All right. So point number four is that I want you to blend, blend, blend. Now blending can be done all over the face, including things like your cheeks, blending your foundation down into your neck. But the number one place I’m talking about right now is your eyes. So when you do your eyeshadow, if you do not blend out where the dark meets the light, it can look really unnatural. You can edit with this kind of sharp line. And that is ultimately the biggest giveaway for me when I see someone who’s not experienced at doing their own makeup.
So if you can learn to blend out your eye shadow properly, which can be done with a nice fluffy brush and just going back and forth, back and forth with no color on it, just kind of blending out that line, it’s going to make a huge difference. It’s going to mean your makeup looks more professional, looks more natural, looks more flattering, and you’re going to look more youthful, because as soon as you add in really harsh lines to the face that you kind of ages you, which I don’t know about you, but that’s the last thing that I want to do when I’m getting my photo taken.
I also just want you to look really closely in a mirror. I’m talking really closely and make sure you don’t have any lumps of mascara or anything like that, because while the photographer can touch things up in post, in the edit. That’s not what they want to spend their time doing. It’s just like it’s best to give them a nice canvas. They’re happy to remove things like a nasty little zit that’s come up that you couldn’t help. But fixing makeup imperfections is definitely not something they’re going to want to do and they’re going to secretly hate you for it.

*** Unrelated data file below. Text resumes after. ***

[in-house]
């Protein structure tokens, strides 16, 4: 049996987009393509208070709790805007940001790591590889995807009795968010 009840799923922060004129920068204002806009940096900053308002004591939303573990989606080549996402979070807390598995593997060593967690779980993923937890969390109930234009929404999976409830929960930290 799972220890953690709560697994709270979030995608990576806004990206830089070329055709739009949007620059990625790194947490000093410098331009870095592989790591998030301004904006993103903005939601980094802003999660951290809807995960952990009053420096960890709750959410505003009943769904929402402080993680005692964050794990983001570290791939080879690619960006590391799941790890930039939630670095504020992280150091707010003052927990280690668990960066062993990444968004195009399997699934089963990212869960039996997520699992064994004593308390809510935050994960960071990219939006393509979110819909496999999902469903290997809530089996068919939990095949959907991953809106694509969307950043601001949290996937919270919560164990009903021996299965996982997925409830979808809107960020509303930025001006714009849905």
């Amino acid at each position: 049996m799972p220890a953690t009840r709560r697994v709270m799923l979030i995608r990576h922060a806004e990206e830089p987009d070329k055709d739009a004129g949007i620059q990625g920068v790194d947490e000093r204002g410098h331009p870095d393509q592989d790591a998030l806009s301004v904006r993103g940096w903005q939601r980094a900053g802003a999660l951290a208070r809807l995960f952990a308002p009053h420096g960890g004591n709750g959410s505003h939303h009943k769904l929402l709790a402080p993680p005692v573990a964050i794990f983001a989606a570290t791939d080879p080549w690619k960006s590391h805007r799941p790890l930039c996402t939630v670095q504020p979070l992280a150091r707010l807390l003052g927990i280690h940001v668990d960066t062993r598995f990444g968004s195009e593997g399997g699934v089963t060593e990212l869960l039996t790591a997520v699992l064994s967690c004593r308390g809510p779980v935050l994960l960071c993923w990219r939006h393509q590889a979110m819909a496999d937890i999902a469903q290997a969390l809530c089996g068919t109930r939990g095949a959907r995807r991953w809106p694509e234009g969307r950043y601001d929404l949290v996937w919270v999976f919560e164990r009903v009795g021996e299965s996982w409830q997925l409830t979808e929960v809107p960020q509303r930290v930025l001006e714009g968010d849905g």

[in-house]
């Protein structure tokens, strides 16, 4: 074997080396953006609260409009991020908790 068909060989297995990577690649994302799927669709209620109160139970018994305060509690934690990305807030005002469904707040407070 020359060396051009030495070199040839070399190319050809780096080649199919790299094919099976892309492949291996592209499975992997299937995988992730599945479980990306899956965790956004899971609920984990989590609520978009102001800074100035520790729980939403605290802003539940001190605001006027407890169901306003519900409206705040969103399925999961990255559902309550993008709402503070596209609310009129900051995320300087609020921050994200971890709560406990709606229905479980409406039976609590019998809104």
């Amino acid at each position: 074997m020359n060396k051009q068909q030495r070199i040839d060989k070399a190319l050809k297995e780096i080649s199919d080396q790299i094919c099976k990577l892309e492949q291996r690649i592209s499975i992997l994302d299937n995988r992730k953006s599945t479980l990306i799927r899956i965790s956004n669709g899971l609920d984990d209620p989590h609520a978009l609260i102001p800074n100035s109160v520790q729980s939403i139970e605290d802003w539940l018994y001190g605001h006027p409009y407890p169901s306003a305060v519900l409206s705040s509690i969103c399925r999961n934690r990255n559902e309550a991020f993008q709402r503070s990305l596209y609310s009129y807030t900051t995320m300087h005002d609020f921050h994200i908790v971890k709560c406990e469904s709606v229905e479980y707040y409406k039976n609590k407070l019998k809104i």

Number five is that you can add extra dimension to your face by using a contour powder. Now I know the word contour can freak a lot of people out and I totally get it, because if you look on Instagram these days, if you look at the Kardashians, contouring is really getting a bad name. If you use contouring well though, which I’m using it at the moment, I think I’ve done it pretty well. It’s pretty natural. It’s miraculous what it can do for your face.
When you get photographed or even if you’re in video, we can become very two dimensional. Our faces become, become kind of flat looking. And if you’re not someone that has naturally incredible cheekbones and jaw line, a very angular face, becoming flat means we start to feel kind of round, which is generally not something any of us really want to deal with. And I know that from a lot of my makeup students and my video students is that that’s the thing that when they look on camera, they’re like, “Oh my gosh, my chin. I don’t have the jaw. I look flat.”
So one of the ways that I fixed this is by using a really light, and when I say light, I mean it’s only a few shades darker than my skin tone. So it’s going to be different for everyone. Matte bronzer. So matte meaning it’s flat. There’s no shimmer. There’s no sparkle in it. And I just use my little angled contour brush and I’m just putting it where I’m in that little gap under my cheekbone and brushing it in. You don’t want to bring it down too long or it’s going to actually kind of create a weird shape face that we’re not meant to have. And I use excess just under my jaw line as well. And all this does is just bring back the natural shape face that you have that you would have lost otherwise because you’ve got the lights just glaring in your face.